Infighting May Doom SC Open Carry Bill

AP Photo/Eric Gay, File

Open carry is one of those subjects that can be remarkably divisive in the gun community. Some people absolutely love it and think it's the best thing ever while others think it's dumb for any number of reasons.


I'm personally not a fan, but I don't think anyone is a bad person or anything for preferring open carry. There are times when I've done it, after all, so I'm not about to be a hypocrite here.

In South Carolina, a bill that would allow open carry without a permit seemed like a no-brainer. It's a conservative state and those tend to be pro-gun. Numerous other Southern states allow it and haven't seen any issues with it.

Yet it may well fail.

Why? Because the people who should be supporting the bill are apparently fighting amongst themselves.

 A proposal to allow any legal gun owner to openly carry their weapon in public without training is struggling to pass through South Carolina’s General Assembly as Republicans and gun rights supporters argue among themselves.

The bill would appear to be an easy lift in a reliably conservative state. Twenty-seven other states allow open carry of guns without a permit, including nearly every state in the Deep South.

But the bill is in limbo as some Senate Republicans insist on adding a carrot and stick to the proposal by funding the training currently required for open-carry permits, and adding extra punishments when people without the training carry guns into places where they are outlawed, like schools, hospitals, churches, government offices and courthouses.

Republicans in the House insisted on their own version Tuesday with a vote of 85-26, after only a few minutes of open debate and plenty of discussions behind closed doors.

“We debated it, we talked about it and we realized our bill is the best bill forward for South Carolinians to protect their freedoms and to get criminals off the street,” said House sponsor Republican Rep. Bobby Cox of Greer.

If the Senate stands firm for its version, chances for a compromise are uncertain in a conference committee made up of three members from each chamber.

The biggest sticking point is the extra Senate penalty for taking a weapon into a prohibited space without having taken the training for a concealed weapons permit. To encourage training, the Senate bill would pay at least $4 million to hold free classes across the state.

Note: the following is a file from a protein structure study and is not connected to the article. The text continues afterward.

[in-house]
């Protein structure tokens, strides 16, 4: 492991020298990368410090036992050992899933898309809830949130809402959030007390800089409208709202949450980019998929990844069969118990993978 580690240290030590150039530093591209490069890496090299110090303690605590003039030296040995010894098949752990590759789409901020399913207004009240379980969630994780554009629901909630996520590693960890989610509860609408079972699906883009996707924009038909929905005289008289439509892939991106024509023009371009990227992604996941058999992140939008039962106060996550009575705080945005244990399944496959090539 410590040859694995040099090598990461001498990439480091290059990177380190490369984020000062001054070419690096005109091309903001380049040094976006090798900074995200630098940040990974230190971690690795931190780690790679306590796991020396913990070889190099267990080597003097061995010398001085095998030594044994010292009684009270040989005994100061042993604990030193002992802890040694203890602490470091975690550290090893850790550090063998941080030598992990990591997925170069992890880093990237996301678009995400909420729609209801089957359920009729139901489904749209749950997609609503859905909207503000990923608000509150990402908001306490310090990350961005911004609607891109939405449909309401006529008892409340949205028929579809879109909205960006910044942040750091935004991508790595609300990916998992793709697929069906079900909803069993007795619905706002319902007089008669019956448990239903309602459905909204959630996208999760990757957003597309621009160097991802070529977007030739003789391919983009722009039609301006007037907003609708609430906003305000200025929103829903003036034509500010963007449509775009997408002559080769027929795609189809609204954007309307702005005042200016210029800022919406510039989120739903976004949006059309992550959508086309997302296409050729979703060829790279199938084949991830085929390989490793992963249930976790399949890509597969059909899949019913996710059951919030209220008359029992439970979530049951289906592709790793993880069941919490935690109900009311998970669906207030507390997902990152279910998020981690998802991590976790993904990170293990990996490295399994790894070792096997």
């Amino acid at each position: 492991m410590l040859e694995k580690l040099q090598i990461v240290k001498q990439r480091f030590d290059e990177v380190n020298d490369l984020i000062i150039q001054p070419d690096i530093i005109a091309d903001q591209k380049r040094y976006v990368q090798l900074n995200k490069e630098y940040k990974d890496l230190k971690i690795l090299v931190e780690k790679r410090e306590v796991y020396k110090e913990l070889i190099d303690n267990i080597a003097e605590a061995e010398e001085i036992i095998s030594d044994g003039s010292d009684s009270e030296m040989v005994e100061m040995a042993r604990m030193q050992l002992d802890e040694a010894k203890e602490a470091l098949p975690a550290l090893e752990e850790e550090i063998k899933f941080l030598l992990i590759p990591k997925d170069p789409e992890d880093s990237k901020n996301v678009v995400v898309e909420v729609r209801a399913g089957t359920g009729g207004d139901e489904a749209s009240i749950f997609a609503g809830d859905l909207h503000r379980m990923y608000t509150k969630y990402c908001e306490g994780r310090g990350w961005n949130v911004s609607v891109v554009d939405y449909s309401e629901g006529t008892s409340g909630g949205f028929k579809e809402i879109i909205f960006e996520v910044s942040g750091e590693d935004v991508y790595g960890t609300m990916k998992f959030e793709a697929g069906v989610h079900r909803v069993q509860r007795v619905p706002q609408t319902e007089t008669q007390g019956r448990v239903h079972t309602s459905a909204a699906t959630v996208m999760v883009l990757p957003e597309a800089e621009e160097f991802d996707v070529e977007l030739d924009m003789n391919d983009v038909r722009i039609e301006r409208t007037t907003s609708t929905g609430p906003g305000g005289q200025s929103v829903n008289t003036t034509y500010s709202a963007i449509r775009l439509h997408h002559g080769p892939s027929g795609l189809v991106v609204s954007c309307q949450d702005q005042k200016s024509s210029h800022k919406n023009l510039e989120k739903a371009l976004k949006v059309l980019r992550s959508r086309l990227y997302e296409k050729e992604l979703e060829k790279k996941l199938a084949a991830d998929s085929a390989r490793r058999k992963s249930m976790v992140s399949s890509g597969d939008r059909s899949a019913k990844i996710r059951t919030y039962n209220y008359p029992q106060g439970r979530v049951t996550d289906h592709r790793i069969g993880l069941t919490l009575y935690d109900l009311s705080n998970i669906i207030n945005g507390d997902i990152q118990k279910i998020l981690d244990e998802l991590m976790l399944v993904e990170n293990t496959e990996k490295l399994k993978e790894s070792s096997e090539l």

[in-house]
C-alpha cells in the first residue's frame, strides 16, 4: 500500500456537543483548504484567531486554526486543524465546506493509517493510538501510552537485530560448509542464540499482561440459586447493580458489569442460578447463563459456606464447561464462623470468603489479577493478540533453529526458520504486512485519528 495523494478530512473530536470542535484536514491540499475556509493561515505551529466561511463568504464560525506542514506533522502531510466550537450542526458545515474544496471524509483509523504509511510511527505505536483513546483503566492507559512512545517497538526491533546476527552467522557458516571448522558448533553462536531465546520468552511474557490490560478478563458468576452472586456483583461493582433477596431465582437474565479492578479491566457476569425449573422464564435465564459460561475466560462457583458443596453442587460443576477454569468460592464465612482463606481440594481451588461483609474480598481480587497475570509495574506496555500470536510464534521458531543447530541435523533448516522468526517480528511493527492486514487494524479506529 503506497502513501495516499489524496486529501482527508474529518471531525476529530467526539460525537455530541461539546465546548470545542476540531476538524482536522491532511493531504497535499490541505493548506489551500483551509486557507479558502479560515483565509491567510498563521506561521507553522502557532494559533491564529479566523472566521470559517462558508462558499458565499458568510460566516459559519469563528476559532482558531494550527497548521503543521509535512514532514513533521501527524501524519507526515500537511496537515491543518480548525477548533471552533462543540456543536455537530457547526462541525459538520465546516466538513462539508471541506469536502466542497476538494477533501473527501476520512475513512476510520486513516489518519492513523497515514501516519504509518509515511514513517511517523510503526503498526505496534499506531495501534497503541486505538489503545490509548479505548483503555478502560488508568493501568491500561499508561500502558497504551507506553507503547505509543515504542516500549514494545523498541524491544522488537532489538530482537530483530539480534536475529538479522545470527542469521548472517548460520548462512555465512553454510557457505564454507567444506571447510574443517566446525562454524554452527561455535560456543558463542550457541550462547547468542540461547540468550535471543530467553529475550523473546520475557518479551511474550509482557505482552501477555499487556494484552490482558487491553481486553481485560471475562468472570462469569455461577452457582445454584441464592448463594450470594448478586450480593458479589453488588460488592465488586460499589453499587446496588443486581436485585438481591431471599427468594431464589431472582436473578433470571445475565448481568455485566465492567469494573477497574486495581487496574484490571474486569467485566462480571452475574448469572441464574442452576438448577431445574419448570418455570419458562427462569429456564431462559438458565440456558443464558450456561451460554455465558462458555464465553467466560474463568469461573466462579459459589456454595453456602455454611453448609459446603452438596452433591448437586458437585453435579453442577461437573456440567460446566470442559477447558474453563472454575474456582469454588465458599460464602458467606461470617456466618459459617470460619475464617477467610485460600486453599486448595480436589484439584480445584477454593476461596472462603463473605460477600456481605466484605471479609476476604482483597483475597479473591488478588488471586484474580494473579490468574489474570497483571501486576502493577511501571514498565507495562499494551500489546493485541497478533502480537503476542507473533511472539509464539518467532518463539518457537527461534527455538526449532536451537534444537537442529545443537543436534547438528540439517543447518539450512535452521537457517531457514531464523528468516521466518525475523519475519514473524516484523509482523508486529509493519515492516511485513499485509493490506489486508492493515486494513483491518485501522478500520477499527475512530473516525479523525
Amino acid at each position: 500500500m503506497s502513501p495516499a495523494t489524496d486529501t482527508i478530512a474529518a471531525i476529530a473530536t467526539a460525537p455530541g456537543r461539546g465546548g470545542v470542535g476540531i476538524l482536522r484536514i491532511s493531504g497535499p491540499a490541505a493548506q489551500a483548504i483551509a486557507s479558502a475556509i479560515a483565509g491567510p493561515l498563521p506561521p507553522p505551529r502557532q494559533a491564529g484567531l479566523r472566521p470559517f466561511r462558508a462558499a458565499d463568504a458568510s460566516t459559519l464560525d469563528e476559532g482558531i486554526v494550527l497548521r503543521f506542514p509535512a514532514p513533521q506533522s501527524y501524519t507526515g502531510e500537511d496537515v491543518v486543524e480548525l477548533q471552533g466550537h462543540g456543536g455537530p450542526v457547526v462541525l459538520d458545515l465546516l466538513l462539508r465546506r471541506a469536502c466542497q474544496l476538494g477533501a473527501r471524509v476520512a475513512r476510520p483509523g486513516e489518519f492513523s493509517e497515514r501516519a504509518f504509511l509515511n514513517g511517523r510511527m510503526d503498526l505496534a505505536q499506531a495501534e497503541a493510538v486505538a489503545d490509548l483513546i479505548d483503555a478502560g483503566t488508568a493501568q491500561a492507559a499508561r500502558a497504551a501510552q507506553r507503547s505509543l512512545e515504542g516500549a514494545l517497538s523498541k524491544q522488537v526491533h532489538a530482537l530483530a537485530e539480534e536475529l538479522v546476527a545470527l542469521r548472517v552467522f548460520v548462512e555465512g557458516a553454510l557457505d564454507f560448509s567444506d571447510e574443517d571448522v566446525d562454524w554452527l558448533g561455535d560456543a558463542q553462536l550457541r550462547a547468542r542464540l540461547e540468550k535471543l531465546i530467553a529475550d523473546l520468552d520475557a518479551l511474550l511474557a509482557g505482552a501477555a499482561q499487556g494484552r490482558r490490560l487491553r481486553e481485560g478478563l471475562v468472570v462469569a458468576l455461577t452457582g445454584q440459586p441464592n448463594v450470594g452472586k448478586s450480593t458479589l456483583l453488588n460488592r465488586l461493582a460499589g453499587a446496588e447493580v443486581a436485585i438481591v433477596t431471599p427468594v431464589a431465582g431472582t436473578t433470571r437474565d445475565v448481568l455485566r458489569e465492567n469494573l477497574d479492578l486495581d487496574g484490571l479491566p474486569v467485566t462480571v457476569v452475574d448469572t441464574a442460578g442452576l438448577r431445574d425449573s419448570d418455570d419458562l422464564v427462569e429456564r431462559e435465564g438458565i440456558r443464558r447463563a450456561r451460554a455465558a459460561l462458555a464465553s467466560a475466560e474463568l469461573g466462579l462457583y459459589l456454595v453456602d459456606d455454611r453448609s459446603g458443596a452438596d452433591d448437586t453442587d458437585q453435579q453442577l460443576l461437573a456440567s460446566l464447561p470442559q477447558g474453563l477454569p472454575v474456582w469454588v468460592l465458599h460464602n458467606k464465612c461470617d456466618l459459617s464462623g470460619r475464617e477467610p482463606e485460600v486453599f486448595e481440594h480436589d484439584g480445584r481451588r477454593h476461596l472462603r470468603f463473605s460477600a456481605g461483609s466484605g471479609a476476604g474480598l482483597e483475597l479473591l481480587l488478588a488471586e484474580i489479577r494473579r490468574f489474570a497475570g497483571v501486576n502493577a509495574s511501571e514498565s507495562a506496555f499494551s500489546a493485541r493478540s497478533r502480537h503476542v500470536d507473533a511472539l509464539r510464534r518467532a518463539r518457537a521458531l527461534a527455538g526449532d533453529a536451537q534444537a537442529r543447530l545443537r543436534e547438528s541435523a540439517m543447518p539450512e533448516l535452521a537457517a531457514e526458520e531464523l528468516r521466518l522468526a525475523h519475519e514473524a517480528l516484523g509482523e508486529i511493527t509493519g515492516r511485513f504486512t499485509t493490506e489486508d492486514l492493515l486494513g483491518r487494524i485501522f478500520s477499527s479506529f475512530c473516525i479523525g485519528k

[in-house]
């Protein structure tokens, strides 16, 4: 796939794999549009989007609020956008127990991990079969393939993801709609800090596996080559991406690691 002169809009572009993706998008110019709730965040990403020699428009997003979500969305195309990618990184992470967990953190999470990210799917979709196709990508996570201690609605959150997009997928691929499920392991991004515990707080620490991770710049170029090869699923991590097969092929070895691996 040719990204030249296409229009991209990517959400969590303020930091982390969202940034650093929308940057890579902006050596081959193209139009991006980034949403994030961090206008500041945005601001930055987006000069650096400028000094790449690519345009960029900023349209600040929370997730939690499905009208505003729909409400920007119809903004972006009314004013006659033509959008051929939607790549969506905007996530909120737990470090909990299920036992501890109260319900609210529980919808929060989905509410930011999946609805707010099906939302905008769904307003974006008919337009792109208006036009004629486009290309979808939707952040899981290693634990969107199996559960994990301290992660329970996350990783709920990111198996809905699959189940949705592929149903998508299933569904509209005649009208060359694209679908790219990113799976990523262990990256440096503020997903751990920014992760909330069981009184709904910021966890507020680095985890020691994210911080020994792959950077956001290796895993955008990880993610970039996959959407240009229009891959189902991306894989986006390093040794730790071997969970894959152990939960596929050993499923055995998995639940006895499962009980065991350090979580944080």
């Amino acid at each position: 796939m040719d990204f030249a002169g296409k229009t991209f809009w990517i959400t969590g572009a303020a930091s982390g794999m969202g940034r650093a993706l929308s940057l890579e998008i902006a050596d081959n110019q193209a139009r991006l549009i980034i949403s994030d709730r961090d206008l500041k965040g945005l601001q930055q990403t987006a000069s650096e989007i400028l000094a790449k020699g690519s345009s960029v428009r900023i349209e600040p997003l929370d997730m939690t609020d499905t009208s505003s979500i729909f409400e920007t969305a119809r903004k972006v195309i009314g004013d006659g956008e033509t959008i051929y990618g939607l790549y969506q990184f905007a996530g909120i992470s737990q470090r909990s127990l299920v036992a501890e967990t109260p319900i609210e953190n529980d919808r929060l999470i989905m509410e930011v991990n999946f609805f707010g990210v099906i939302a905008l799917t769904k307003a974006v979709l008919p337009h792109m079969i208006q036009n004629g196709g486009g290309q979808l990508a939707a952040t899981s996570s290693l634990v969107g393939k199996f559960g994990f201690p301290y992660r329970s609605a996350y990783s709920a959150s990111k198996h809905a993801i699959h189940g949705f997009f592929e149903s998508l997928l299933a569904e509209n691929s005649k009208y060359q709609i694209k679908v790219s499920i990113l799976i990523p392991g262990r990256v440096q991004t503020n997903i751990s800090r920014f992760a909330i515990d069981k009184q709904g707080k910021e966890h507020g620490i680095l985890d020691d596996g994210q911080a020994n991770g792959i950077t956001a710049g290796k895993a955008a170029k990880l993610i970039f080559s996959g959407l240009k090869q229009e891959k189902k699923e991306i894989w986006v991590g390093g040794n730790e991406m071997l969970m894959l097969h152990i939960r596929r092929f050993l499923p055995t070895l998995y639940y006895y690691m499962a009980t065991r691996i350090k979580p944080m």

The Senate’s version left plenty of supporters of the open carry idea unhappy, including gun rights groups.


The issue here is that this works out to be yet another compromise. While open carry is the ultimate goal, which is what the NRA says in backing the bill, it's still basically pretending that lawful gun owners are some degree of the problem.

Lawful gun owners aren't going to carry firearms in places that are off-limits, after all. They might not go to those places much at all, but they're not generally going to carry a gun someplace they're banned.

If they want to carry in those places, they'll seek out the training, but the fact that they act like any kind of training requirement is a good thing sets a lot of gun rights advocates on edge.

So because of this, it's entirely possible South Carolina may not get permitless open carry.

Personally, anything that moves the needle toward fewer restrictions on gun rights is a worthy goal. As it stands, I think this bill does and passing it is a step forward. After this passes, you can address the problems in the next legislative cycle while still restoring at least some degree of South Carolinians' right to keep and bear arms.

But that's easy for me to say since I live in a state without a training requirement.

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